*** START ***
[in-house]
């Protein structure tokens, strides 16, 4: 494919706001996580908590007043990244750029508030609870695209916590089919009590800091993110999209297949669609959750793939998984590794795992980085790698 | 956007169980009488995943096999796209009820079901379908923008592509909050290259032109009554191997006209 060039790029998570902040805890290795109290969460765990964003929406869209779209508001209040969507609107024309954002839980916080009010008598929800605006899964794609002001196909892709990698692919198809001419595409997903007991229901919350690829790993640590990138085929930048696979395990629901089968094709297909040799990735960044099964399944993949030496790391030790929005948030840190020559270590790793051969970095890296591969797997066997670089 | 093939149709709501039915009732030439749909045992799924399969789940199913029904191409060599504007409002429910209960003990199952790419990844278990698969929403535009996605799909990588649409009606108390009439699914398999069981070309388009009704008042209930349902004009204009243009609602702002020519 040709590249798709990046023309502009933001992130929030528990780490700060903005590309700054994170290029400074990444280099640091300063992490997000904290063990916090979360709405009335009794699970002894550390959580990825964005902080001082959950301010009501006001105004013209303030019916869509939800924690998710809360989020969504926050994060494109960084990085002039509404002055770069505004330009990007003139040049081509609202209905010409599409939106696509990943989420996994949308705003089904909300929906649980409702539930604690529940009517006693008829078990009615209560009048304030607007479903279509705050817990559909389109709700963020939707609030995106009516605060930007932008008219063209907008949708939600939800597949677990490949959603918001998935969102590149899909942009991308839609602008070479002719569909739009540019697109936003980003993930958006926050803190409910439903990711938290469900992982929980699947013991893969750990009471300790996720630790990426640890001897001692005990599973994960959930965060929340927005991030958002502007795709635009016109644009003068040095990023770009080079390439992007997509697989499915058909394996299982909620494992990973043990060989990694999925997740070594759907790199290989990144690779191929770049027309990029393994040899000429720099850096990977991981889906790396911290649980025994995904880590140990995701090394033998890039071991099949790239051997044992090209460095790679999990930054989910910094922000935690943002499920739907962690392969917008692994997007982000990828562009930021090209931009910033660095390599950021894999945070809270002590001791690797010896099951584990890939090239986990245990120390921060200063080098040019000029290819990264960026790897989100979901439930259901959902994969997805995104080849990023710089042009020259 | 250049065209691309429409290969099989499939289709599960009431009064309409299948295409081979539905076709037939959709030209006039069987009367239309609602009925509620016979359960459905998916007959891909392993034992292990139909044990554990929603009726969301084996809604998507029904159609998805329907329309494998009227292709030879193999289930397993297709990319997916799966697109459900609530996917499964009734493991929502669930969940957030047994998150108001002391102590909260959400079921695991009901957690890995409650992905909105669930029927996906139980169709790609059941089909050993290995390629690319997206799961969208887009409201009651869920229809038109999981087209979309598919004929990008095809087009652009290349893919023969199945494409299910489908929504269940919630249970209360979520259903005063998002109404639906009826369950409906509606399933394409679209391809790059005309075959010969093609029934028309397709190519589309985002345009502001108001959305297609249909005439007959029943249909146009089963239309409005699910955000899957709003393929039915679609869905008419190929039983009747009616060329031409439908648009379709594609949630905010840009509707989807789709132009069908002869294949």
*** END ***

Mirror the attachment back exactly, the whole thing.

[in-house]
């Protein structure tokens, strides 16, 4: 494919706001996580908590007043990244750029508030609870695209916590089919009590800091993110999209297949669609959750793939998984590794795992980085790698 | 956007169980009488995943096999796209009820079901379908923008592509909050290259032109009554191997006209 060039790029998570902040805890290795109290969460765990964003929406869209779209508001209040969507609107024309954002839980916080009010008598929800605006899964794609002001196909892709990698692919198809001419595409997903007991229901919350690829790993640590990138085929930048696979395990629901089968094709297909040799990735960044099964399944993949030496790391030790929005948030840190020559270590790793051969970095890296591969797997066997670089 | 093939149709709501039915009732030439749909045992799924399969789940199913029904191409060599504007409002429910209960003990199952790419990844278990698969929403535009996605799909990588649409009606108390009439699914398999069981070309388009009704008042209930349902004009204009243009609602702002020519 040709590249798709990046023309502009933001992130929030528990780490700060903005590309700054994170290029400074990444280099640091300063992490997000904290063990916090979360709405009335009794699970002894550390959580990825964005902080001082959950301010009501006001105004013209303030019916869509939800924690998710809360989020969504926050994060494109960084990085002039509404002055770069505004330009990007003139040049081509609202209905010409599409939106696509990943989420996994949308705003089904909300929906649980409702539930604690529940009517006693008829078990009615209560009048304030607007479903279509705050817990559909389109709700963020939707609030995106009516605060930007932008008219063209907008949708939600939800597949677990490949959603918001998935969102590149899909942009991308839609602008070479002719569909739009540019697109936003980003993930958006926050803190409910439903990711938290469900992982929980699947013991893969750990009471300790996720630790990426640890001897001692005990599973994960959930965060929340927005991030958002502007795709635009016109644009003068040095990023770009080079390439992007997509697989499915058909394996299982909620494992990973043990060989990694999925997740070594759907790199290989990144690779191929770049027309990029393994040899000429720099850096990977991981889906790396911290649980025994995904880590140990995701090394033998890039071991099949790239051997044992090209460095790679999990930054989910910094922000935690943002499920739907962690392969917008692994997007982000990828562009930021090209931009910033660095390599950021894999945070809270002590001791690797010896099951584990890939090239986990245990120390921060200063080098040019000029290819990264960026790897989100979901439930259901959902994969997805995104080849990023710089042009020259 | 250049065209691309429409290969099989499939289709599960009431009064309409299948295409081979539905076709037939959709030209006039069987009367239309609602009925509620016979359960459905998916007959891909392993034992292990139909044990554990929603009726969301084996809604998507029904159609998805329907329309494998009227292709030879193999289930397993297709990319997916799966697109459900609530996917499964009734493991929502669930969940957030047994998150108001002391102590909260959400079921695991009901957690890995409650992905909105669930029927996906139980169709790609059941089909050993290995390629690319997206799961969208887009409201009651869920229809038109999981087209979309598919004929990008095809087009652009290349893919023969199945494409299910489908929504269940919630249970209360979520259903005063998002109404639906009826369950409906509606399933394409679209391809790059005309075959010969093609029934028309397709190519589309985002345009502001108001959305297609249909005439007959029943249909146009089963239309409005699910955000899957709003393929039915679609869905008419190929039983009747009616060329031409439908648009379709594609949630905010840009509707989807789709132009069908002869294949």